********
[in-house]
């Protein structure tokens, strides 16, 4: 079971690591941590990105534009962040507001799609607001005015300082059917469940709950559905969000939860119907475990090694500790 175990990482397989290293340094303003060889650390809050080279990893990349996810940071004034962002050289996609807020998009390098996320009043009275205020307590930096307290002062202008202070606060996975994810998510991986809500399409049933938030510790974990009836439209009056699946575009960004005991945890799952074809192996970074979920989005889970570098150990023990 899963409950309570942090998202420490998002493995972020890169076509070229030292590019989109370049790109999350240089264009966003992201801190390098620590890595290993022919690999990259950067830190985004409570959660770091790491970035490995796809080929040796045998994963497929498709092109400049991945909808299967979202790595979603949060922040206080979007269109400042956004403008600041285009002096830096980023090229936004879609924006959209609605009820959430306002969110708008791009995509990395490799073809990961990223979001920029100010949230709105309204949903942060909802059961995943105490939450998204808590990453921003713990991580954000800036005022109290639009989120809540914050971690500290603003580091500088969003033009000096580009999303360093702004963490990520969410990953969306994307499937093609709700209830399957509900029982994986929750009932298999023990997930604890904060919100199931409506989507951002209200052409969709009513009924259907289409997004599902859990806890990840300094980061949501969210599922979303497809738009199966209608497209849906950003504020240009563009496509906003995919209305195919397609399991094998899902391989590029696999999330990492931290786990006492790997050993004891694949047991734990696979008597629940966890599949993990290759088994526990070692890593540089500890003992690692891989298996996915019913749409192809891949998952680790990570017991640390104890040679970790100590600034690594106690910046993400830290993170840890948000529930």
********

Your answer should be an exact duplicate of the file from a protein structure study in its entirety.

[in-house]
């Protein structure tokens, strides 16, 4: 079971690591941590990105534009962040507001799609607001005015300082059917469940709950559905969000939860119907475990090694500790 175990990482397989290293340094303003060889650390809050080279990893990349996810940071004034962002050289996609807020998009390098996320009043009275205020307590930096307290002062202008202070606060996975994810998510991986809500399409049933938030510790974990009836439209009056699946575009960004005991945890799952074809192996970074979920989005889970570098150990023990 899963409950309570942090998202420490998002493995972020890169076509070229030292590019989109370049790109999350240089264009966003992201801190390098620590890595290993022919690999990259950067830190985004409570959660770091790491970035490995796809080929040796045998994963497929498709092109400049991945909808299967979202790595979603949060922040206080979007269109400042956004403008600041285009002096830096980023090229936004879609924006959209609605009820959430306002969110708008791009995509990395490799073809990961990223979001920029100010949230709105309204949903942060909802059961995943105490939450998204808590990453921003713990991580954000800036005022109290639009989120809540914050971690500290603003580091500088969003033009000096580009999303360093702004963490990520969410990953969306994307499937093609709700209830399957509900029982994986929750009932298999023990997930604890904060919100199931409506989507951002209200052409969709009513009924259907289409997004599902859990806890990840300094980061949501969210599922979303497809738009199966209608497209849906950003504020240009563009496509906003995919209305195919397609399991094998899902391989590029696999999330990492931290786990006492790997050993004891694949047991734990696979008597629940966890599949993990290759088994526990070692890593540089500890003992690692891989298996996915019913749409192809891949998952680790990570017991640390104890040679970790100590600034690594106690910046993400830290993170840890948000529930």